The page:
You will know that there’s a favourite topic of conversation where people are asked what they are doing in lockdown and what they’re anticipating “post COVID”. I do not accept the relevance and significance of either of these phrases.
Those of us who have been working from home anyway are experiencing a better COVID than those who must go out to work. And there’s a severe class divide between those of us who are stuck in front of our screens at home and those working in the front line, especially in the NHS and key workers, too many of whom have literally given their lives. There also needs to be a better appreciation that COVID restrictions in one form or another are going to be with us for at least another year.
So I’m pretty fed up with all the stuff about ‘build back better’ or ‘getting back to normal’. Though none of this will happen soon, I do not want to see a Scotland where the liberal elite of the Wellbeing Alliance or Royal Society of Edinburgh provide our theoretical or ideological guidance or underpinning.
And then there is Brexit. I doubt whether Johnson (The Clown) knows or cares about the detailed effects on those who must work for a living. I simply don’t understand how Johnson can aspire to run a Government when on Tuesday 03 September 2019, 21 Tory MPs had the Tory Whip removed so they couldn’t stand again for Parliament simply because they were capable of independent thought, and when six senior civil servants have resigned because they didn’t want to advise Johnson’s cronies. All the Permanent Secretaries I used to meet, whether you agreed with them or not, were men and women of substantial character and competence who knew their trade. I would swap any of them working part time just two days a week for SPADs and others working for Johnson.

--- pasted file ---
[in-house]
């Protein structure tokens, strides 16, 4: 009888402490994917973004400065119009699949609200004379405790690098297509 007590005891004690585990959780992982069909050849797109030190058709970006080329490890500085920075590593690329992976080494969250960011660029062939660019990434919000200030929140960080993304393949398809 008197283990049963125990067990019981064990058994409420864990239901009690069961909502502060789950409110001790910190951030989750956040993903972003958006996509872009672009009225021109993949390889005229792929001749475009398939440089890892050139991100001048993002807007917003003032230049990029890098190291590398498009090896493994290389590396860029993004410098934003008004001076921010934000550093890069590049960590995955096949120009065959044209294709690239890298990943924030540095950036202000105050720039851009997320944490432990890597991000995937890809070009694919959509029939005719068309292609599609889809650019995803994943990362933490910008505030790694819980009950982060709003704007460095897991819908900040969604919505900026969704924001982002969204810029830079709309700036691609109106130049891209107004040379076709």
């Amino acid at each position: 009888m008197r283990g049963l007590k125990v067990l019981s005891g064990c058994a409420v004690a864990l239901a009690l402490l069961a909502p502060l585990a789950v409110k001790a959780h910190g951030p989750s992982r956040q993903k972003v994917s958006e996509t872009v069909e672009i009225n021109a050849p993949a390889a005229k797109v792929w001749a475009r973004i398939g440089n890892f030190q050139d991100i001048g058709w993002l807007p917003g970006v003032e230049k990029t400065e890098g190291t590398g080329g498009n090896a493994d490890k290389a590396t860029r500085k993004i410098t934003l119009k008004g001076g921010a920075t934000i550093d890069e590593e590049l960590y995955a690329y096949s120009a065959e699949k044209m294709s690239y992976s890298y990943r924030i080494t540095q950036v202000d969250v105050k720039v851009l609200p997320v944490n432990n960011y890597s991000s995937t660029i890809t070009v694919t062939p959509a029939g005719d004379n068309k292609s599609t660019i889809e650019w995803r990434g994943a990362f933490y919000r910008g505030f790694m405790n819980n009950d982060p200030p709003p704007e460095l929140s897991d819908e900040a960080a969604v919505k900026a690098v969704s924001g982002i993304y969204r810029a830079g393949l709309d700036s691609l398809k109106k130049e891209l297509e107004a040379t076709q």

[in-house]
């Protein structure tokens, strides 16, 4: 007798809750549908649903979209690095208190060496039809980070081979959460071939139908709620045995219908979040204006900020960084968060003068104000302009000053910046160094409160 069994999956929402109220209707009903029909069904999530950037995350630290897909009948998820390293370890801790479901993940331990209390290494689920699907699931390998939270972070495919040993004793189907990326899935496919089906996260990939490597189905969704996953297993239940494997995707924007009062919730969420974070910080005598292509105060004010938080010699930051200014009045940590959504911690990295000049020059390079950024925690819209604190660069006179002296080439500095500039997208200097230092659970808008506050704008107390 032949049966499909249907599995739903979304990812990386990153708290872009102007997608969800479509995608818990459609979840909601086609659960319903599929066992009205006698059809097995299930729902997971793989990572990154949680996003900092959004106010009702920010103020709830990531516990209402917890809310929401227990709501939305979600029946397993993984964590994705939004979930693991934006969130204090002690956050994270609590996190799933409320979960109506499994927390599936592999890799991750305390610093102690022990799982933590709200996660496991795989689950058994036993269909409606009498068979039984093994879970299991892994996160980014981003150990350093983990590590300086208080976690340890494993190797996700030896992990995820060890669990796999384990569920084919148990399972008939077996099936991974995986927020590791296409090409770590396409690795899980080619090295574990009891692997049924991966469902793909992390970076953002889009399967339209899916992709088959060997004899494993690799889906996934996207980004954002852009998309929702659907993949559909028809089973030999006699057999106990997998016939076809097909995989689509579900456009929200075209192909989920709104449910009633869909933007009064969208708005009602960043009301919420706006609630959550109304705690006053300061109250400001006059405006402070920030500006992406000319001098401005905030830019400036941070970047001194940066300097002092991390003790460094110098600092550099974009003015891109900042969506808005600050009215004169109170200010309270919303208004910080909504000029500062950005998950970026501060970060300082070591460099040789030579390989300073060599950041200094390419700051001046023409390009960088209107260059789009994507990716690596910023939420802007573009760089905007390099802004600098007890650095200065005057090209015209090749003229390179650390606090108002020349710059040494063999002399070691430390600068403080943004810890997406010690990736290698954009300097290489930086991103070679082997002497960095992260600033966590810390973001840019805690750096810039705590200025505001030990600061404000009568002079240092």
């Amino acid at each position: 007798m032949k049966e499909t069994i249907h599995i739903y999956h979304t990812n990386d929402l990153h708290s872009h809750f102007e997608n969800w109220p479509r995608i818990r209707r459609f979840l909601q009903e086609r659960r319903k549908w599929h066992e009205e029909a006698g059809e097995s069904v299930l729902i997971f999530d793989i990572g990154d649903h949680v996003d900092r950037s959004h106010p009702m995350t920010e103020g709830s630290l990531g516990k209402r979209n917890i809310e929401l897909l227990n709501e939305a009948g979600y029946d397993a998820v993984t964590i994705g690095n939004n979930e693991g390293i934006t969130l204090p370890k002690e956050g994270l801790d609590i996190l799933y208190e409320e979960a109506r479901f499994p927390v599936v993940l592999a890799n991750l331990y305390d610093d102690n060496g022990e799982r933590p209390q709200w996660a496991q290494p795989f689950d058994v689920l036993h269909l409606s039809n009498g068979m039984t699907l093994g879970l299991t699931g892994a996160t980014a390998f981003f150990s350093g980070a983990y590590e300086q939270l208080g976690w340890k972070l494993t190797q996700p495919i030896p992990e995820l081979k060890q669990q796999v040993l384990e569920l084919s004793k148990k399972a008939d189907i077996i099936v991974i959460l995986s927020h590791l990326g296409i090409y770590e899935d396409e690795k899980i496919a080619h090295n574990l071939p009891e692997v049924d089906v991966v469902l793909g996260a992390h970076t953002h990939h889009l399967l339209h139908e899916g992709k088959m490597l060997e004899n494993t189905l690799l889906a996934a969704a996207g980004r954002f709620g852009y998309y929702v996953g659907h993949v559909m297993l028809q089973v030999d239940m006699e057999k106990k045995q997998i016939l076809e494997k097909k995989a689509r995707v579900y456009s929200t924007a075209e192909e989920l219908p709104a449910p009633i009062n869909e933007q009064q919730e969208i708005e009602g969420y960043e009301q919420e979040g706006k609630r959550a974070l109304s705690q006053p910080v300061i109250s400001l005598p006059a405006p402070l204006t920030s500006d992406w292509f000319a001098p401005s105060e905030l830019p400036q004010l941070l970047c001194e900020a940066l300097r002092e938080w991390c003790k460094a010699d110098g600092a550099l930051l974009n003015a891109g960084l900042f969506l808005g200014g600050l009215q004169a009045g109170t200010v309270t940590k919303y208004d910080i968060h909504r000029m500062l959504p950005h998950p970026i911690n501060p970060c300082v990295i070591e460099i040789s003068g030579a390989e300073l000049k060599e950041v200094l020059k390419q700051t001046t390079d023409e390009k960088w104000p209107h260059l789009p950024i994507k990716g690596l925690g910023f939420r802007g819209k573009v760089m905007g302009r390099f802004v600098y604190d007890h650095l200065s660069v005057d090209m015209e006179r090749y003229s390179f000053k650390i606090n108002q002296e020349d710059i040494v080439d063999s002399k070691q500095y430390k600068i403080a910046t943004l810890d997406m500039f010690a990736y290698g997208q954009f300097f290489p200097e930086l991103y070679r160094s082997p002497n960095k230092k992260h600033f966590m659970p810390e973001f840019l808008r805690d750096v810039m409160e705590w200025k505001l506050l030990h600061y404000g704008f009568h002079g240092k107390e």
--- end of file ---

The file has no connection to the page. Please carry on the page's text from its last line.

As you will see from postings from others and myself in ‘Contributions’ below, I’m writing more about COVID’s providing the rationale for removing the market and private sector competition from the delivery of public services. I am especially concerned about those in Social Enterprise UK and the wider Cooperative Movement who see no problem in third sector organisations in competition with the private sector – though they must cut wages, terms and conditions to win contracts. They are taking on the mantle of the “Non Profit Industrial Complex” in the US.
I am also passionate about Scotland’s becoming an independent country, though I think there is far too much hype about rejoining the European Union, of whose basic principles I have never been a great fan. The EU is far from perfect, especially with Viktor Orban and Fidesz, the Hungarian Civic Alliance and Jarosław Kaczyński from Law and Justice in Poland. But many of us have far more in common with a range of political leaderships in mainland Europe, including many Christian Democrats, than ever we could have with Johnson. A good friend in the European Parliament was one of the leaders of the German truck drivers’ union and a Christian Democrat. There is also the possibility of building new political alliances with Sinn Fein and others in Ireland, now that the grip of the Fianna Fáil/Fine Gael duo is at last being weakened.
Finally, as always, I am concerned about my students at GCU. Like me, many of them are the first in their entire families to go to university and they need a lot more support. Especially during COVID, I want to see the Scottish Government expand both FE and HE, especially for students in poorer areas. It is not good enough simply to switch to online or “blended learning”. We need to find ways of assisting more students with outreach centres equipped with IT and mentoring. Though at GCU we are getting better at switching to online delivery, students cannot do HE courses on their phone.